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Stealing the story: A Lonely Man, by Chris Power, reviewed

8 May 2021

9:00 AM

8 May 2021

9:00 AM

A Lonely Man Chris Power

Faber, pp.320, 14.99

Robert Prowe has writer’s block. An Englishman reaching middle age, he lives in Berlin with his Swedish wife and their two young daughters: two prams in the hall, two enemies of promise. Having enjoyed some success with a collection of short stories, Robert has been commissioned to write a novel; but the submission date was 18 months ago and he now spends his mornings deleting, letter by letter, the few words he produced the day before. His stories had once come easily: they grew out of his quotidian world in the form of anecdotes passed on to him by friends, family and strangers in bars. But nothing around him will feed his present fiction and he is fast fading out of his own life. ‘R U ALIVE?’ asks his agent.

Patrick Unsworth is also a writer, but of the ghost variety, and his email address is ‘punsworth221’. Having enjoyed some success with the autobiography of a footballer, he was contracted to ghostwrite the life of a dissident oligarch called Sergei Vanyashin; but two years into the project the Russian was found hanging from an oak tree on his Buckinghamshire estate. It was recorded as a suicide, but Patrick thinks otherwise, and he now believes he is being followed by Putin’s agents.

Robert and Patrick meet by chance in a bookshop in Kollwitzkiez when they are ‘both reaching for the same book’. It’s a neat image: they will soon be writing the same book when Patrick tells Robert about his relationship with Vanyashin, and Robert, who doesn’t believe a word of it, steals his friend’s story for his own novel. At least, argues Patrick when he discovers the theft, his own subjects knew he was writing about them’.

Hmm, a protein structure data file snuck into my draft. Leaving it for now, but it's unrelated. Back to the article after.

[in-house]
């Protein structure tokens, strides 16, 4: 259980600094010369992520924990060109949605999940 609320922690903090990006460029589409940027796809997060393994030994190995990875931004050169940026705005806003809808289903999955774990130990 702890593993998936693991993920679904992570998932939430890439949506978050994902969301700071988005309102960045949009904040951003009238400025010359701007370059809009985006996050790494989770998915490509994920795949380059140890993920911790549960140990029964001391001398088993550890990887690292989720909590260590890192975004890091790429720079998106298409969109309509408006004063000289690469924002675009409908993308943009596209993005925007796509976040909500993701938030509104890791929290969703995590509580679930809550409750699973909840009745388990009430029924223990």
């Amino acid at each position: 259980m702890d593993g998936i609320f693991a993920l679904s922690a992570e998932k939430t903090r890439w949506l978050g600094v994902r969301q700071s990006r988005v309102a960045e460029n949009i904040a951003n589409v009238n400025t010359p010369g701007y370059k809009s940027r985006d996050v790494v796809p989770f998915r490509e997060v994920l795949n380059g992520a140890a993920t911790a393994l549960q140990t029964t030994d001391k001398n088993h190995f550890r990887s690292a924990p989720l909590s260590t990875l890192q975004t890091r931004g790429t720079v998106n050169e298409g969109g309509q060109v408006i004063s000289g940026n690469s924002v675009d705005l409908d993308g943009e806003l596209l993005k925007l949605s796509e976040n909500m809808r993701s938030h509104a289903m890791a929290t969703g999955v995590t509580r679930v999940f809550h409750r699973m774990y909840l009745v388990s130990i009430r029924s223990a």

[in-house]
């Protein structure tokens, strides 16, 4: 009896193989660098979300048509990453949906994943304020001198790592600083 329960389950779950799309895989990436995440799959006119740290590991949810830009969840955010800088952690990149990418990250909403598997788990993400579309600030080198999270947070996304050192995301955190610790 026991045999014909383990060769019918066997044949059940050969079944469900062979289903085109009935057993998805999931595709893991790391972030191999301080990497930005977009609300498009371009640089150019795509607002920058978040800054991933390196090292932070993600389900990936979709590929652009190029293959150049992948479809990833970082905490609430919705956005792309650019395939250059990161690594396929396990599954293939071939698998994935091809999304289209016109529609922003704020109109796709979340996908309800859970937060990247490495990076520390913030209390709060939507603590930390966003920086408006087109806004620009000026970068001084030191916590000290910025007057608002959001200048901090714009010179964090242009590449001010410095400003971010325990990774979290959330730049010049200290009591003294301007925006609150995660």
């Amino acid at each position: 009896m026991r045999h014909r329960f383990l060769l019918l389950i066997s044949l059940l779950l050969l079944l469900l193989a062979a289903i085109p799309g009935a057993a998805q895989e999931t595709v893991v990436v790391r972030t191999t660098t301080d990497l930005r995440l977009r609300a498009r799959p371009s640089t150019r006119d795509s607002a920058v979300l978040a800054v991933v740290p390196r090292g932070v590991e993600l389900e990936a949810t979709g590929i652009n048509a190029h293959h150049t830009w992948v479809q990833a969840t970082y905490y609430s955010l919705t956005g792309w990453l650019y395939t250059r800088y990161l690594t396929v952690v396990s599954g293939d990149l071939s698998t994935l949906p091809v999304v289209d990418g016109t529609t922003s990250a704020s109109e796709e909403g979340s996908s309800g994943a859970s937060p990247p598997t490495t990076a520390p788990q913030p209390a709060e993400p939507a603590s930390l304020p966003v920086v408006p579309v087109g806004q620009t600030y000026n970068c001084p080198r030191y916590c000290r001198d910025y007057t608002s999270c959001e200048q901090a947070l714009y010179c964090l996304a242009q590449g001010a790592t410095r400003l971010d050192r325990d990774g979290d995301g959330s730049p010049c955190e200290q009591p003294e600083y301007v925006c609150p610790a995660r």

A Lonely Man is an existential literary thriller in which writing itself is the lethal weapon. With the precision of Patricia Highsmith, Chris Power takes us into the world of John le Carré as seen through the autofiction of Rachel Cusk. All writing is theft, and novelists, he suggests, cross a line when they use their friends as copy. But while it is unpleasant to find a version of yourself in a book, is it a crime? Patrick’s story about Vanyashin is, Robert believes, a fantasy, and Patrick can hardly claim moral ownership of an experience which isn’t true.

Novelists also, however, appropriate their own stories: Prowe is an anagram of Power, and Power has, according to his acknowledgements, also got a Scandinavian wife and two young daughters — and has enjoyed some success with a collection of stories called Mothers, which circled around the themes of loneliness, disconnection, high anxiety and Sweden. A Lonely Man is his first novel and every sentence is packed with, well, power. Postmodern metafiction with an old-school plot, this is the slickest, smartest and most enjoyable novel I’ve read in years.

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